The Slipped Disc Daily comfort zone (34): Gould in Brandenburg

One of the most unusual Bach performances on record.

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  • Strange coincidence. I was watching this performance last night on YouTube.
    Unusual? Certainly. But compelling as well. The cadenza in the first movement is quite astonishing (both music and performance).
    Also included in the original broadcast was a performance of the Cantata 54 with Russell Oberlin as soloist, and Gould performing two fugues from the Art of the Fugue.
    I first saw this film almost thirty years ago, have watched it many times, and find it every bit is moving all these years later as I did then

    • Alexander, he performance you were watching was recorded on April 4/1962 in Toronto with Oscar Shumsky (violin) and Julius Baker ( flute). The very unusual sound coming from the piano was explained by Gould himself who called it a “harpsipiano”. He had thumbtacks added to make it sound as close as possible to a harpsichord. On the other hand, this performance heard here was recorded in Baltimore on January 2 the same year. It was the last time Gould played it in public. The recording has a unique quality because it was done in stereo with a portable Uher machine. I’m sure Gould would have loved it; it has a very dry sound coming from a close mike to the piano. There is also a recorded performance of the Brandenburg 5 in Detroit with Paul Paray. Not as good as this one here.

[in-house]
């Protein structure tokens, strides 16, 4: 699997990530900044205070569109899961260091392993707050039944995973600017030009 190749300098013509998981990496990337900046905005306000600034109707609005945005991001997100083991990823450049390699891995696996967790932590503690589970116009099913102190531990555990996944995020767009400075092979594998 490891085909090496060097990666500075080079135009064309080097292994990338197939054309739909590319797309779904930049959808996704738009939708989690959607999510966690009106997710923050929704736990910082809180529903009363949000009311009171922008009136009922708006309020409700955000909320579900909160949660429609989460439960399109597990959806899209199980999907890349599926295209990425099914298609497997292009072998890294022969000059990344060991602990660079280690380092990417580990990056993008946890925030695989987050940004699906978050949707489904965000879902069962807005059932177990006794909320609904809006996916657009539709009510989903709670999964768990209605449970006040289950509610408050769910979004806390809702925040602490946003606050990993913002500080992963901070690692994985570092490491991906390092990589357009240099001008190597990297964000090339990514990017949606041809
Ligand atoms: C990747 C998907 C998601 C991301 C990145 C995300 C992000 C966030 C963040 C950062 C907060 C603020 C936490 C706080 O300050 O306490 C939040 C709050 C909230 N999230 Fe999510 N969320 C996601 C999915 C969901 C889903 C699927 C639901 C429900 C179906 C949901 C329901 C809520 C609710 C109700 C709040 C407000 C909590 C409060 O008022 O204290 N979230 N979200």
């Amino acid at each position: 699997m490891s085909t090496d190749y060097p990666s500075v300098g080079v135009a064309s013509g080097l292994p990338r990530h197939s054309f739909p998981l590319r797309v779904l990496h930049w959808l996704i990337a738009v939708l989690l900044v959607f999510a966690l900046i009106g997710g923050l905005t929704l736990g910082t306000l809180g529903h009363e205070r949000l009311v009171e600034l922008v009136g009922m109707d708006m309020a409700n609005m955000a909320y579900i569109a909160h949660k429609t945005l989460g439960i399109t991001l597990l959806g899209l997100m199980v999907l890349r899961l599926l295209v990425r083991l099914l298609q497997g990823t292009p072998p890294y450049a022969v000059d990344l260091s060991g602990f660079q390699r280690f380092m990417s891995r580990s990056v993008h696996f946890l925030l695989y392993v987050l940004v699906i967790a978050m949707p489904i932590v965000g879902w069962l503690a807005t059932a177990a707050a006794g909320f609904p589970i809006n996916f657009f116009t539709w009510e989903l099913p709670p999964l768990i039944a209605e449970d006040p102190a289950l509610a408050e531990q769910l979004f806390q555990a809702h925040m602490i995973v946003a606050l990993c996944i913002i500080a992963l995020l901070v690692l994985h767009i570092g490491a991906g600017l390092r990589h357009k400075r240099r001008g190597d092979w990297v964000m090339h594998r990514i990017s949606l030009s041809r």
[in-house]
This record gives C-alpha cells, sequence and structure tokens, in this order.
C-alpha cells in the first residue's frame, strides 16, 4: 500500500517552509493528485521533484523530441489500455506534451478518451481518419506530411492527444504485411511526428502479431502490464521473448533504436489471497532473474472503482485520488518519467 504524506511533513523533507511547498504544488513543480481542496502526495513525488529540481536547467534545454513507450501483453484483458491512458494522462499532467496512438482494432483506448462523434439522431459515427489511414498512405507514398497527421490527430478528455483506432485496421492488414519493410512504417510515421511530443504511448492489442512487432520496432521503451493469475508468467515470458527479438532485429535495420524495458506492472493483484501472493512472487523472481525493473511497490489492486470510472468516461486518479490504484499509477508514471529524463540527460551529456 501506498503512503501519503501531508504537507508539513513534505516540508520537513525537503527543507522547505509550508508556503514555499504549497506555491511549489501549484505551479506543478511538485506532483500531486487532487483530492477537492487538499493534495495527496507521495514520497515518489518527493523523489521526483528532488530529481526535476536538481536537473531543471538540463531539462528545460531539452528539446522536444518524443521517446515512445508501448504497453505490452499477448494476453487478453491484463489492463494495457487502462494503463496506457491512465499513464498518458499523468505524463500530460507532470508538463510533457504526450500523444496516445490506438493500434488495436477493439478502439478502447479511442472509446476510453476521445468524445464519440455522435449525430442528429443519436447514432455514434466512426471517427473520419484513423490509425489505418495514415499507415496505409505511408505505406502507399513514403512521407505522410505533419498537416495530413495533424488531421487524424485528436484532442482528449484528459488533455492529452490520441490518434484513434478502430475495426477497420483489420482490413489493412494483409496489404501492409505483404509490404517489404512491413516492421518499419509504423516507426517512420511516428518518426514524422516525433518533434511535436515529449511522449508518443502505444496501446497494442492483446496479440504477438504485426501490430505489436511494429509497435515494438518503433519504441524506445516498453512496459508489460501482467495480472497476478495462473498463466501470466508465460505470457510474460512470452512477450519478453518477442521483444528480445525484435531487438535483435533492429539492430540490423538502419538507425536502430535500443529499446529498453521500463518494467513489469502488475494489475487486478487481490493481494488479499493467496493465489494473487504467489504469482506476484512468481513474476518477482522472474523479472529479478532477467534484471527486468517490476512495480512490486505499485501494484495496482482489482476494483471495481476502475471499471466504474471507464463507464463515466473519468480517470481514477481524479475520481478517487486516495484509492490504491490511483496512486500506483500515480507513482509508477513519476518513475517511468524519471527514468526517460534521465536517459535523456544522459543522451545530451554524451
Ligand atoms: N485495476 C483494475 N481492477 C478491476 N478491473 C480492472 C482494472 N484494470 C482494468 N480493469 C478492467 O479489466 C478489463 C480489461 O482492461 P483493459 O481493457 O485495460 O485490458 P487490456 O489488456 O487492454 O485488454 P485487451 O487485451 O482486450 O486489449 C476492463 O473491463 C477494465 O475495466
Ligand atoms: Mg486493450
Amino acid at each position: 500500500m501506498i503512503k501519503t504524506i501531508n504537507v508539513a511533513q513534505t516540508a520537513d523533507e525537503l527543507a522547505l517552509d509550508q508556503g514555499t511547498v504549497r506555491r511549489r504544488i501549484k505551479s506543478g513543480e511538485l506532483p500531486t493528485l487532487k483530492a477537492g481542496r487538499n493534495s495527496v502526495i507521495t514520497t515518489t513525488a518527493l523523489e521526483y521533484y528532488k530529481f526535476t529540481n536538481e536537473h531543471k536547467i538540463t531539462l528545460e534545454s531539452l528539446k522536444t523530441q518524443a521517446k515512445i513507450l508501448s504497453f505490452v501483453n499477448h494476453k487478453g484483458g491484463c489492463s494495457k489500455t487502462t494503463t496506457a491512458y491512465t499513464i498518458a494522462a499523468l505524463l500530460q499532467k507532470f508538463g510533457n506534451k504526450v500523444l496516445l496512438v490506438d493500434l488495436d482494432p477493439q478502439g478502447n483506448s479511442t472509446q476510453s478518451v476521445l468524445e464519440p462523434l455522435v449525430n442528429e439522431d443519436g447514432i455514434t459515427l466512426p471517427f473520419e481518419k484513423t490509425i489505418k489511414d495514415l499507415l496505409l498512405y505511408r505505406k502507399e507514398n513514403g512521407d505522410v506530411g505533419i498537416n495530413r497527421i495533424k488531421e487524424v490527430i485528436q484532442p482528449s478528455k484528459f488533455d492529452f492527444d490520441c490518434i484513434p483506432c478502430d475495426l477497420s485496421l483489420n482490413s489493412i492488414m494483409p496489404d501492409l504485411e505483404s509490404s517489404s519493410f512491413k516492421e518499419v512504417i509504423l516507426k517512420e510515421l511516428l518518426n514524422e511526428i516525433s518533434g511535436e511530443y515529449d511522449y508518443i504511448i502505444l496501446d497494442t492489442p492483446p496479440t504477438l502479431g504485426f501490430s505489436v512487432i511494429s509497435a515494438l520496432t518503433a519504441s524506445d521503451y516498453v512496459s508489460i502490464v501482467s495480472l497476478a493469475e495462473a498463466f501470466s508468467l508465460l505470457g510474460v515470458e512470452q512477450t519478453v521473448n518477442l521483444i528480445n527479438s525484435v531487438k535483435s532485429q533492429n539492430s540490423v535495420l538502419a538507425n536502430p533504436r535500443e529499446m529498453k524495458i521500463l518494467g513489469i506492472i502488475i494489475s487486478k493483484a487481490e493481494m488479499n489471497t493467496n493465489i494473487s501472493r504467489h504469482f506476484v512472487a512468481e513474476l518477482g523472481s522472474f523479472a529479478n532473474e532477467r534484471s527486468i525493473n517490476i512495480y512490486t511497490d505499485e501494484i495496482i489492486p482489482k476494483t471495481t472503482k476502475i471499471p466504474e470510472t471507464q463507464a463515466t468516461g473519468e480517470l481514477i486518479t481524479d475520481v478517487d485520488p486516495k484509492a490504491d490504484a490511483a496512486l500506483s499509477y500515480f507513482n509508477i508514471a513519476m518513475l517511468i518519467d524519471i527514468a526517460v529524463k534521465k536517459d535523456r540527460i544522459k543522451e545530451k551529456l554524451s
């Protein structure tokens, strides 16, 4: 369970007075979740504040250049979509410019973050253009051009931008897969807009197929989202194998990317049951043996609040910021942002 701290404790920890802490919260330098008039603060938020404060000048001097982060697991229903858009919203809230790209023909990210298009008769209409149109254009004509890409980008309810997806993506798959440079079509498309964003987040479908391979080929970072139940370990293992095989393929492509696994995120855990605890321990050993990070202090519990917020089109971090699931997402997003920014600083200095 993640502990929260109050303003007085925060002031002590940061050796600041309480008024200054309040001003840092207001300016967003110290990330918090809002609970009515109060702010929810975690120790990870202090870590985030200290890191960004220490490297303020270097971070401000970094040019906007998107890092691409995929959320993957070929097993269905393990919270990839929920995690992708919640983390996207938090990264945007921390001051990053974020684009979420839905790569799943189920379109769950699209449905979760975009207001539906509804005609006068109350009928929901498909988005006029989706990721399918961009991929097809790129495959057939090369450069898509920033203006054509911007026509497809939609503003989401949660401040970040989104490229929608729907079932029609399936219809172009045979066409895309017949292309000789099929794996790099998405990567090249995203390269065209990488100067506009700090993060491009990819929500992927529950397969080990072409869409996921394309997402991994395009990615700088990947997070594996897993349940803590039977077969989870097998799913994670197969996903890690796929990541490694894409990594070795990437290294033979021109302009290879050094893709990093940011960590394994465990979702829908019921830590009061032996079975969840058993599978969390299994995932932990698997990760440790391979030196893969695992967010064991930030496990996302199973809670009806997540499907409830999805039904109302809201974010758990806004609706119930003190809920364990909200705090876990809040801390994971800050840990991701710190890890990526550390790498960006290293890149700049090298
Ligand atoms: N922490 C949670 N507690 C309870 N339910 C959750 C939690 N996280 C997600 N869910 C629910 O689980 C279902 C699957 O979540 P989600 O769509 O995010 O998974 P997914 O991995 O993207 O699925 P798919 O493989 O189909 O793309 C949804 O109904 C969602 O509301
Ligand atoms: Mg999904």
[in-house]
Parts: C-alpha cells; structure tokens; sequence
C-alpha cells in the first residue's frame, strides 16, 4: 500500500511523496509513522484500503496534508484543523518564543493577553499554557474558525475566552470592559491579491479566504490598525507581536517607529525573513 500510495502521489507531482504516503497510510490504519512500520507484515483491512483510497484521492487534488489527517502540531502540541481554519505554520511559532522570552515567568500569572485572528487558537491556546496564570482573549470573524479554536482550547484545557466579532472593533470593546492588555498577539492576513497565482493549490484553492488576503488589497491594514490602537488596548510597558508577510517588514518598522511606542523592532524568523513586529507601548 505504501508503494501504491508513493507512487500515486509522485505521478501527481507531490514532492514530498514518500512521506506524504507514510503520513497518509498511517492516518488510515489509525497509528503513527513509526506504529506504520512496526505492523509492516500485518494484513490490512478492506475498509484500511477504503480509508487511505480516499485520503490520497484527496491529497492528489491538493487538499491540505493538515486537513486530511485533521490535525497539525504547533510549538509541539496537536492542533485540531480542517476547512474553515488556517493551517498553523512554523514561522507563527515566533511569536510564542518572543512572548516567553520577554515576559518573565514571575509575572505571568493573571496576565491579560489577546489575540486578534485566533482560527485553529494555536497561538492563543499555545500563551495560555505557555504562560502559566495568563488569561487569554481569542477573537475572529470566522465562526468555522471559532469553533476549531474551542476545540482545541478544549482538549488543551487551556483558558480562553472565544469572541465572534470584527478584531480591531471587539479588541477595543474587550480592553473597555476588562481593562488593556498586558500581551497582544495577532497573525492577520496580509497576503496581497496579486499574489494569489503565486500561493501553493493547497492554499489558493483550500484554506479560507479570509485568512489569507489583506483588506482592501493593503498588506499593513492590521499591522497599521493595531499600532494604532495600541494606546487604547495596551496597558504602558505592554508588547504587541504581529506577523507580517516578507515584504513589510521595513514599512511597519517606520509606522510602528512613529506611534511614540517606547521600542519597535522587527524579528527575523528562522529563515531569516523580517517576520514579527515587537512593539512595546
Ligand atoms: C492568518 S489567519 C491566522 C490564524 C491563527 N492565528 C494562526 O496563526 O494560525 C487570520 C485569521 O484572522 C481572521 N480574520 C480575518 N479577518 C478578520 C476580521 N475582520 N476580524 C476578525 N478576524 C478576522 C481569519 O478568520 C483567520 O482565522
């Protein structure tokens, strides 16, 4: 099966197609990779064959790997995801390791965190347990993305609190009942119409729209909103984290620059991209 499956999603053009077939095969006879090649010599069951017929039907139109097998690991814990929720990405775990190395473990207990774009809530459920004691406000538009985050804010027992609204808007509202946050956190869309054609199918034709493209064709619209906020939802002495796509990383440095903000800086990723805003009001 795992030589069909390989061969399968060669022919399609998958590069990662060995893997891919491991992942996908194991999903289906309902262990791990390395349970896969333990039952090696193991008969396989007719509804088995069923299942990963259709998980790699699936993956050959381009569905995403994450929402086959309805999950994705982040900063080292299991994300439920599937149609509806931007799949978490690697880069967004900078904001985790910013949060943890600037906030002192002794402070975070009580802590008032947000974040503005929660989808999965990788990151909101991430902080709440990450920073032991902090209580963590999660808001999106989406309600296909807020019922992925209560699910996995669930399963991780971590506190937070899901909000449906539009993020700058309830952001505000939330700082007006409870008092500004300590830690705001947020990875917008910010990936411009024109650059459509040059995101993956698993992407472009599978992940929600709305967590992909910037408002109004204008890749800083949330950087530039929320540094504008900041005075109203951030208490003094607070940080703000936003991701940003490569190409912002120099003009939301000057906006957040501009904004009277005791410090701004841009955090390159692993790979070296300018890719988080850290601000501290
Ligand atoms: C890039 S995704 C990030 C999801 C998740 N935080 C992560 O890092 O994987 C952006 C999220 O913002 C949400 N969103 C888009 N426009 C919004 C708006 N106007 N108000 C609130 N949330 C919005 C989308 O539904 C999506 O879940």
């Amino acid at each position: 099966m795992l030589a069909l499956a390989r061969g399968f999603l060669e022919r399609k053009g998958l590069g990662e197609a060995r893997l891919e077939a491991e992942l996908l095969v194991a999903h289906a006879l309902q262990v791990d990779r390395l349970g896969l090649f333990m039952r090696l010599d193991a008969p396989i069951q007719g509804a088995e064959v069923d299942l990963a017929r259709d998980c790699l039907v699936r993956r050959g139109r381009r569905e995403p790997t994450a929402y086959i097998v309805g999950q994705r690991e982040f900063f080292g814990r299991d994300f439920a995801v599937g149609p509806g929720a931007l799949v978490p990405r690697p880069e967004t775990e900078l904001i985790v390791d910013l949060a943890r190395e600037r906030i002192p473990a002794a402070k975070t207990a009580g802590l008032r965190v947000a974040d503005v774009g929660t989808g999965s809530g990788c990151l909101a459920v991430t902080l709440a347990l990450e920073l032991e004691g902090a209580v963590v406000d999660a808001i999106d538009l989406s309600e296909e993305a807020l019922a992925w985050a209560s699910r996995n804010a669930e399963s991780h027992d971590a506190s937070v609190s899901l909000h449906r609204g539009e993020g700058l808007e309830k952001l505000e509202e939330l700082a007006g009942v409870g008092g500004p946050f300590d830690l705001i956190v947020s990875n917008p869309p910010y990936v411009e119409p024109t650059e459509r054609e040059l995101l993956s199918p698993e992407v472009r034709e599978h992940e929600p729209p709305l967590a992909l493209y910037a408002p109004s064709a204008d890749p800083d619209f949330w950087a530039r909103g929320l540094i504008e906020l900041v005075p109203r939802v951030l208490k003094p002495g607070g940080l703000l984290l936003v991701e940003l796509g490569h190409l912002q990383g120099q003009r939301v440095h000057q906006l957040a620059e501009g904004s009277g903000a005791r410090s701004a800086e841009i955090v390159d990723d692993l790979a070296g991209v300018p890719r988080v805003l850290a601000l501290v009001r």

• Thanks for pointing that out. I didn’t listen to the clip as I assumed it was the same performance.
        I was, in fact, unaware that Gould had recorded the piece more than once.

  • Ps: I am a huge Glenn Gould fan. (I was even in touch with several people who had known him and had studied with the same teacher, Alberto Guerrero, as I had the suspicion that Gould owed him more than he cared to admit. My suspicions were confirmed).

  • Gould often said he was looking for extasis in music, a state of mind over body. Well he may just have found it in the cadenza to the first movement of this Brandenburg no.5; a pure delight lasting 3 and a half minutes, arguably the best clavier work from J-S Bach.

  • I could not listen to this more than a couple of minutes…. much too slow, downbeat (those awful strings sawing towards the floor), spiky piano playing instead of using a harpsichord – it is a good example of the oldfashioned misunderstanding of what baroque music is. Such approaches even kill JS Bach.

  • Luckily the misunderstandings have included Adolf Busch, Rudolf Serkin, Edwin Fischer, and Wilhelm Furtwaengler. How I wish there were a recording by Wanda Landowska and her Pleyel harpsichord. Purists would howl’ others are inaudible. Ddogs bark, but the caravan moves on.

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